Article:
Sycamore flips back and forth in time, as well as the voices of different characters, between 1991 and 2009. The story of what happened to Jess back in 1991 slowly emerges, as does the current information about the other citizens of Sycamore, the former friends, classmates, neighbors, and teachers who knew Jess, then and now. The multiple points of view enrich the story and give an added emotional depth to the answers that are forthcoming as the novel progresses.

This spellbinding novel covers a multitude of emotions and subjects. It is a coming-of-age story with all the teenage angst that this suggests. It is an exploration of friendship and loneliness. It covers a variety of betrayals and faithlessness. It delves into love, grief, secrets, passions, rumors, disillusion, unfaithfulness, and hope. The novel begins quietly, but gradually becomes increasingly tense and complicated. These are broken people depicted on the pages of Sycamore, but even broken people search for happiness and a way to belong.

This novel is a well-written gem. The writing is marvelous. I was totally engrossed in both narratives, 1991 and 2009. If you enjoy literary fiction, as I do, you are going to see several corresponding themes running through the novel, connecting past and present. If you want to sit back and enjoy a well-written mystery, Sycamore will also fit that description. This is a novel that should be savored. And keep your eyes on Chancellor for more novels in the future.

Disclosure: My review copy was courtesy of HarperCollins.
http://www.shetreadssoftly.com/2017/05/sycamore.html
https://www.goodreads.com/review/show/1995050539 ( )
  SheTreadsSoftly | May 9, 2017 |
Jess Winters and her mother, Maud, arrive in the small town of Sycamore, Arizona hoping to start afresh: Maud is recently divorced from Jess' father and both are reeling from the event in different ways. Maud copes by sleeping most of the day away, but a restless teenage Jess wanders the town, searching for peace. Eventually she finds a friendship with Dani Newell, the local "smart kid" at the high school, and her boyfriend, Paul, the son of Jess' employer, Iris. Maybe, just maybe, Jess thinks, she could be happy here.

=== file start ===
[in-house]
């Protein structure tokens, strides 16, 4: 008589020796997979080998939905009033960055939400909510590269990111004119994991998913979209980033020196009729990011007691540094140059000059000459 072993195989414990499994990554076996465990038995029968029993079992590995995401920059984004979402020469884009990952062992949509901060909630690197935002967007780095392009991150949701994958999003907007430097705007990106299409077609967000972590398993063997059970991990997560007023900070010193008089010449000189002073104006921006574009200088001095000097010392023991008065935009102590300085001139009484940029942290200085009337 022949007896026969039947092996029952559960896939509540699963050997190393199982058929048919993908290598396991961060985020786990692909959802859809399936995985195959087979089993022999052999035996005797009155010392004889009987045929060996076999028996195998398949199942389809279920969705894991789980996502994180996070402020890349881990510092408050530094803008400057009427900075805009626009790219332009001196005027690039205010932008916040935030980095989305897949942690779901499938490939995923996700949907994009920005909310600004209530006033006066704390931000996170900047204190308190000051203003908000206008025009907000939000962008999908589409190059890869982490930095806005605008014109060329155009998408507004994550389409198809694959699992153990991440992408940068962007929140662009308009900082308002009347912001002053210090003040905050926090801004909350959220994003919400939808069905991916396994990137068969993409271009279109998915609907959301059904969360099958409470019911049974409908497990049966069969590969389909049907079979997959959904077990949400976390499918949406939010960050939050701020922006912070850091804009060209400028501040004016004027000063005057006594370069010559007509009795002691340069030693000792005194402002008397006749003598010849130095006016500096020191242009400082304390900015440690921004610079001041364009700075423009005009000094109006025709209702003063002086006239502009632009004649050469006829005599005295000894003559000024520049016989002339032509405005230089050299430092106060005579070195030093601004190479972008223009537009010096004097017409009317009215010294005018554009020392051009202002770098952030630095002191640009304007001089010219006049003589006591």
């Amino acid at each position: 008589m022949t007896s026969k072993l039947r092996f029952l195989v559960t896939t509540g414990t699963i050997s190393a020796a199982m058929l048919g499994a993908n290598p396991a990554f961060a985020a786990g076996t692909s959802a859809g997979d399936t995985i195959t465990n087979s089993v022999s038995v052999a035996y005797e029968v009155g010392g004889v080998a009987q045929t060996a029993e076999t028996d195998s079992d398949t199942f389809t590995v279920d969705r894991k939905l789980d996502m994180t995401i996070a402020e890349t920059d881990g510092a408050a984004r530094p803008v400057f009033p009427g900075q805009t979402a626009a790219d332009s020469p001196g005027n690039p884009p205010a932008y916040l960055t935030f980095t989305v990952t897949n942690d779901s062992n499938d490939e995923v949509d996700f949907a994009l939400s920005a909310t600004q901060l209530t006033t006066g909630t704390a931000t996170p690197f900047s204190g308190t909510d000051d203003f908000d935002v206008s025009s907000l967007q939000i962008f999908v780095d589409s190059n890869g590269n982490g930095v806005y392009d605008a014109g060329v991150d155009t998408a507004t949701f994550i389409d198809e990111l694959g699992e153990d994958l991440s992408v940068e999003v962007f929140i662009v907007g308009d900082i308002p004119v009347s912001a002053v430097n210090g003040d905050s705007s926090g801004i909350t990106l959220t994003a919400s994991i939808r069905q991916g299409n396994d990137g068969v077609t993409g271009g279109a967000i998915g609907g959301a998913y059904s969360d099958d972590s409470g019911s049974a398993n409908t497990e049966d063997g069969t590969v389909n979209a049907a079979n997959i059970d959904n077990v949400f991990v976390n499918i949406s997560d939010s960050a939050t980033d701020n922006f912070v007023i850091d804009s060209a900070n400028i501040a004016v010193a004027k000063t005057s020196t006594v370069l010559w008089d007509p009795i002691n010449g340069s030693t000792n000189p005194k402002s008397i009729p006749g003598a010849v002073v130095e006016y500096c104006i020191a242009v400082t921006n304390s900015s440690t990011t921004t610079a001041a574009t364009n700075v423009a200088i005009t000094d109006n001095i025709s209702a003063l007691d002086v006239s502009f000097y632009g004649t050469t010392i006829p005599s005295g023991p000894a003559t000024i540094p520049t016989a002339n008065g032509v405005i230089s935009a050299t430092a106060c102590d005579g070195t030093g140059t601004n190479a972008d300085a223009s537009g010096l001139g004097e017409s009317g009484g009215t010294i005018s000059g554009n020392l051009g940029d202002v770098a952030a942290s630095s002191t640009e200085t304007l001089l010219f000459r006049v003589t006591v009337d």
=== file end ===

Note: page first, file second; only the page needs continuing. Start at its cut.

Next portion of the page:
Flash forward nearly twenty years, when a new resident to town, another restless spirit, stumbles upon some bones in the local dried up lake. Residents immediately fear they belong to Jess, who disappeared shortly before Christmas: a young seventeen-year-old who was never seen again.

Oh, this is a magical book. I felt an immediate attachment to Jess from the first opening chapter. I was connected to her as a child of divorce, as someone who once had that urge to wander, who shared that restlessness as an adolescent. You quickly find that Chancellor has the power to create such real characters, who draw you in from the start.

The book--and the story of Jess--unfolds in snatches and snippets of these characters. Each chapter is told by a different inhabitant of Sycamore, and we get reminiscences and memories of their past, telling more about what happened with Jess, as well as their current life. We also get chapters of Jess' time as a sixteen-and seventeen-year-old in the town. In a way, it is as if we are being caught up backwards sometimes. I was captivated by the oddly suspenseful way they each tell stories from different times and varying viewpoints. It's an interesting (and effective) technique. You are piecing together a mystery, yet also reading a beautiful novel of interwoven characters.

One of the most amazing things about this novel is that for each different point of view, for each character, they have their own voice. Chancellor captures each one in their own unique way: the different way they speak. Some chapters are told in a distinctive sort of format and more. Every one has their own personality. It allows the characters--and the entire town--to really come to life so easily as you read. You can picture this entire small town and its inhabitants so clearly because of her beautiful, clear writing. It's just such a powerful book and so well-written.

There's a sweet tenderness to this book that I cannot truly describe. It really touched me. It's not always an easy read, or a happy one, but it's a lovely book in many ways. It's wonderfully written, surprisingly suspenseful, and a heartbreaking but amazing journey. I highly recommend it. 4.5 stars.

I received a copy of this novel from the publisher and Edelweiss (thank you!) in return for an unbiased review; it is available everywhere as of 05/09/2017.

Blog ~ Twitter ~ Facebook ~ Google ( )
  justacatandabook | Apr 25, 2017 |